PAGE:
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Being able to assist a person who is not breathing is an important skill and can save a life. To learn proper techniques, take an accredited first-aid training course that includes cardiopulmonary resuscitation (CPR). These courses are widely available.

Hunter administering CPR on other hunter

If you see a teen or adult collapse, the American Heart Association recommends immediately taking two simple actions:

  1. Call 911, or send somebody to call.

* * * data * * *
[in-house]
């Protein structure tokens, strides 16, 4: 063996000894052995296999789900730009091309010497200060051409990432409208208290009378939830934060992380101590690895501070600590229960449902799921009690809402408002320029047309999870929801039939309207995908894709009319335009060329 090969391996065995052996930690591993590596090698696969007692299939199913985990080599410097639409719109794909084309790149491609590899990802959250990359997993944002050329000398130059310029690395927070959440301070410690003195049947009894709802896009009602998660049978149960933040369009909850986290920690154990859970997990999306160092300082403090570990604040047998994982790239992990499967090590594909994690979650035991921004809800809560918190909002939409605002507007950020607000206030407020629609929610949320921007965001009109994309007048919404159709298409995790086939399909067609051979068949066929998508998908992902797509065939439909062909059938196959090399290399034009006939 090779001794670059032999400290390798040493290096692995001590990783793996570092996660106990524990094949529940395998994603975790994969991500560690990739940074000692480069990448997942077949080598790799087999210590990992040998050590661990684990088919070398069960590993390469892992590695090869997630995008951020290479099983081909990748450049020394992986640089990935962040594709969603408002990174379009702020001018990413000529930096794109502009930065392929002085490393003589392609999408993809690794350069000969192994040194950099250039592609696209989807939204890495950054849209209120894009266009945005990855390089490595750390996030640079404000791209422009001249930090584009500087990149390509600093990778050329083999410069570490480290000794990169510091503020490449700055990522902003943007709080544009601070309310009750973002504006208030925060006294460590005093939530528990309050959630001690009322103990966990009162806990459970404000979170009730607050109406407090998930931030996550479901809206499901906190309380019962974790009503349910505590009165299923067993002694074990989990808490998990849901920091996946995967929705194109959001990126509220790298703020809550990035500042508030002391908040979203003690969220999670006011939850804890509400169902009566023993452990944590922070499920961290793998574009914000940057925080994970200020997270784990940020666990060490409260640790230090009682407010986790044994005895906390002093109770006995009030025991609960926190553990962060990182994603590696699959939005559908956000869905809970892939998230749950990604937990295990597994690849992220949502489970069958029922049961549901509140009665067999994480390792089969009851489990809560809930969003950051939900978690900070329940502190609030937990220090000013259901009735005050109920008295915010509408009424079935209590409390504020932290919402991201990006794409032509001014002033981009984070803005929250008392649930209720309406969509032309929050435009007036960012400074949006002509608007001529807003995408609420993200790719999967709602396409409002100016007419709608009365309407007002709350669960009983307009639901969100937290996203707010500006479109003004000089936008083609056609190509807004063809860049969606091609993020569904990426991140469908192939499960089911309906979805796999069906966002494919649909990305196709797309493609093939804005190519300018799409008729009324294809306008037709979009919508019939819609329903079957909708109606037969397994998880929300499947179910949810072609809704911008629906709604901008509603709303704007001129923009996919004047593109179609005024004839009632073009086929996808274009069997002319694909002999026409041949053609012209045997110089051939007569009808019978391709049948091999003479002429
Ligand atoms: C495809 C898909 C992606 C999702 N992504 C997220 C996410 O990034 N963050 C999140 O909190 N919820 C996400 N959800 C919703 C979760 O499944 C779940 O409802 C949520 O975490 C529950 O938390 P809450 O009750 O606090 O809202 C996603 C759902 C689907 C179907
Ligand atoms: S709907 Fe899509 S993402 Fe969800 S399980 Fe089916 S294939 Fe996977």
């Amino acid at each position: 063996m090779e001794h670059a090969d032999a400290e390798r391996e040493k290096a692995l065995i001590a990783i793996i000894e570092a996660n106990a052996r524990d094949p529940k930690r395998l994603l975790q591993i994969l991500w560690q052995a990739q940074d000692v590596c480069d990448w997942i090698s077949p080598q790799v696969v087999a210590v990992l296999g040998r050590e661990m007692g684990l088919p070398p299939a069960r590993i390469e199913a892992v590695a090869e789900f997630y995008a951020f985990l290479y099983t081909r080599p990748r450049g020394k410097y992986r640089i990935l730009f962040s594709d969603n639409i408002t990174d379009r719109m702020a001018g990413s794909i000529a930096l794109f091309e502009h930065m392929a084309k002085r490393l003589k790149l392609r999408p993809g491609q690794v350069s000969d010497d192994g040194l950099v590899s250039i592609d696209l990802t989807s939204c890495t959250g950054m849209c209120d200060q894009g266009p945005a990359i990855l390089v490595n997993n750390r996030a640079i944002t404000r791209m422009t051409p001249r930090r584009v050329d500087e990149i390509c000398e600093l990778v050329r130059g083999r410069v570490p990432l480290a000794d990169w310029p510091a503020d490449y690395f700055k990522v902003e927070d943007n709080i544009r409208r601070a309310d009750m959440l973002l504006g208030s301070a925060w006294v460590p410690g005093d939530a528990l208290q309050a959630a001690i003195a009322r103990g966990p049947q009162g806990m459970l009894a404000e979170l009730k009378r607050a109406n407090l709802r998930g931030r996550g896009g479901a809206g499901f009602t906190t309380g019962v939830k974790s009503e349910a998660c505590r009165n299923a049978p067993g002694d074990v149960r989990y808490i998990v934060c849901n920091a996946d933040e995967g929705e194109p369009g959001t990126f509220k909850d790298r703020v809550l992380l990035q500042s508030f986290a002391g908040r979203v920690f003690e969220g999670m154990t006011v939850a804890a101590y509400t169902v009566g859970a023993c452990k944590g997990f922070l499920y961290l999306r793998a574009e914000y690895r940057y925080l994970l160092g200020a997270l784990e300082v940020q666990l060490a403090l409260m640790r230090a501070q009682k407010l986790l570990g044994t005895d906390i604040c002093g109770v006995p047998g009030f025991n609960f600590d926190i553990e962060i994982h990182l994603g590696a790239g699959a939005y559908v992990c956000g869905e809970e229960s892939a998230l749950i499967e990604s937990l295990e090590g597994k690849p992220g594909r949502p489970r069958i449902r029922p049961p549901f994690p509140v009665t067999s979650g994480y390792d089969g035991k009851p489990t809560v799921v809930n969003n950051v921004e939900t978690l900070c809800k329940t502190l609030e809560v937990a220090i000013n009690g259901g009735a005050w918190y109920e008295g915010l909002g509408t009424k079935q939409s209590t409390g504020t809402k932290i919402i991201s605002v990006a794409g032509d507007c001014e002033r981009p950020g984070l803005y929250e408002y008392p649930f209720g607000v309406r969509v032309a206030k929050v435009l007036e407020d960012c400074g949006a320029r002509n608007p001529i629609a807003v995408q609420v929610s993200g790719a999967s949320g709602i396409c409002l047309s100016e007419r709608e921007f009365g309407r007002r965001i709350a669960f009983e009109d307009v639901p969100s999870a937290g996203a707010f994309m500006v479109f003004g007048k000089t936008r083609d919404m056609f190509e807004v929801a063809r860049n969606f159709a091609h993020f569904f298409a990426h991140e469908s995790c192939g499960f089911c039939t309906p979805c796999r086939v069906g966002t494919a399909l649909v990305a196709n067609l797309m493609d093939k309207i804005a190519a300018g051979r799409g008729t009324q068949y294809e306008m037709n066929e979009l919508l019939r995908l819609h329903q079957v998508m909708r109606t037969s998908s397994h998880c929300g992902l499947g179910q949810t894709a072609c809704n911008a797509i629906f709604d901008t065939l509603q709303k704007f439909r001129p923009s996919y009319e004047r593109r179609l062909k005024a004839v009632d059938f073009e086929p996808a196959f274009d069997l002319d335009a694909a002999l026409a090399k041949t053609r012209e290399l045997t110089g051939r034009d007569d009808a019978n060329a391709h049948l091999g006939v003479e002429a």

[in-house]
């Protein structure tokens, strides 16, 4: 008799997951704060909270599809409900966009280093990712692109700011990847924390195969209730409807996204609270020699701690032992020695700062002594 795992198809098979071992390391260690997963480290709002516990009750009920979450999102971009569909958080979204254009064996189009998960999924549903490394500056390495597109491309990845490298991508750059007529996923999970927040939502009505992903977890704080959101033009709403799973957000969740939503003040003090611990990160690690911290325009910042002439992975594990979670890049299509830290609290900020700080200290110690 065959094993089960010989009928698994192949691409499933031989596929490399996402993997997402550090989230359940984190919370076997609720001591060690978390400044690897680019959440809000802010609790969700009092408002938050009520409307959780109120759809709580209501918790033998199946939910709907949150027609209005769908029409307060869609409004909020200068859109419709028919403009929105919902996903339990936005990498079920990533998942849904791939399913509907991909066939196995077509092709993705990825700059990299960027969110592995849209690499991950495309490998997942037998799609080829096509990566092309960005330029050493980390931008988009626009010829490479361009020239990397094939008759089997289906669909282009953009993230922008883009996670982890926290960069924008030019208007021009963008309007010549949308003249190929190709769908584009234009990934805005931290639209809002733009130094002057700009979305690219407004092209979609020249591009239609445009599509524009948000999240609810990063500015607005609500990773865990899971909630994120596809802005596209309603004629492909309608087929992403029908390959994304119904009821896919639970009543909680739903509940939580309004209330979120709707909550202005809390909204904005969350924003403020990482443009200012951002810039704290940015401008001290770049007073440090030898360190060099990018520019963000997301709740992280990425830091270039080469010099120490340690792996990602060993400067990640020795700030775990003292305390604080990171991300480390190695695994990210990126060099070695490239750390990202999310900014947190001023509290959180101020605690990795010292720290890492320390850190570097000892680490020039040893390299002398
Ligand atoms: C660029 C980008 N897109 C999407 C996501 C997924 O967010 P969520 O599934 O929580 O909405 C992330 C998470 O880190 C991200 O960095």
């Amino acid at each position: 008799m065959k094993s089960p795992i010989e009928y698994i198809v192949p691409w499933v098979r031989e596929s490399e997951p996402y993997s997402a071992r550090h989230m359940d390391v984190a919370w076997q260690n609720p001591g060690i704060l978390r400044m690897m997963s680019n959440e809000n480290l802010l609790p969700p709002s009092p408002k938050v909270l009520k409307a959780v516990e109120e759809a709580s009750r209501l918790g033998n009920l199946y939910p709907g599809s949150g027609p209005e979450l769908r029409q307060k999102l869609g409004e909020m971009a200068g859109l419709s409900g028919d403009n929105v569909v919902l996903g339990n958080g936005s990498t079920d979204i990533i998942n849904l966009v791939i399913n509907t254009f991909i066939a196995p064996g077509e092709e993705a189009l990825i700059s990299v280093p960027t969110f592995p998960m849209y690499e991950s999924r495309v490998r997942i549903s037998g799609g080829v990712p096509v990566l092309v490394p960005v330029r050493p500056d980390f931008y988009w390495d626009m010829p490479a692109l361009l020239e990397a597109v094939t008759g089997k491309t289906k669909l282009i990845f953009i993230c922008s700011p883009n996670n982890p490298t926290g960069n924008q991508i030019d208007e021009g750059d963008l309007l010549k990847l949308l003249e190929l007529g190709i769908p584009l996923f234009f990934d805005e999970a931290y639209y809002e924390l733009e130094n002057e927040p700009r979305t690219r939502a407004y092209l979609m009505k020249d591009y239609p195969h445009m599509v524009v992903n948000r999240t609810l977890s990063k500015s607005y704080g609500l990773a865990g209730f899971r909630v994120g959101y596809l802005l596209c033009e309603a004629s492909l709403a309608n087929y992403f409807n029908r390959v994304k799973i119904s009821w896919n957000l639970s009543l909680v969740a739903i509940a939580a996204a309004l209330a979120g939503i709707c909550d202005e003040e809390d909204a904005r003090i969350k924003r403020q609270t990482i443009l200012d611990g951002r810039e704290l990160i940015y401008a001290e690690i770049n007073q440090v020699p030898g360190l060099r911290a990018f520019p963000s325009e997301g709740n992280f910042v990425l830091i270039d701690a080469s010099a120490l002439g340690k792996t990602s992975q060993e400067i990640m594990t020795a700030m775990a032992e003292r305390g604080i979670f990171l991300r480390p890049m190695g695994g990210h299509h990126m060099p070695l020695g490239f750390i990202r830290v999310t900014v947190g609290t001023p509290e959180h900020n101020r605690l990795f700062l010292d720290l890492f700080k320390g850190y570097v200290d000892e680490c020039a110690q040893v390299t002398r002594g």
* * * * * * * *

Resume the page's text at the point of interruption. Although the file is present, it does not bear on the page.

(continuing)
2. If you are not trained in CPR, then provide Hands-Only CPR. That means uninterrupted fast and hard chest compressions, in the middle of the chest, at about 100 compressions per minute until paramedics arrive. You don’t need to perform rescue breathing.

Hands-Only CPR has been shown to be as effective as conventional CPR for sudden cardiac arrest at home, at work, or in public. It can double or even triple a victim’s chance of survival. A 60-second video and more information are available at www.heart.org/handsonlycpr.

NOTE: The American Heart Association still recommends CPR with compressions and breaths for infants, children, victims of drowning or drug overdoses, or people who collapse due to breathing problems.

Because knowledge and techniques for assisting victims change over time, it is highly recommended that everyone take a first-aid and CPR class.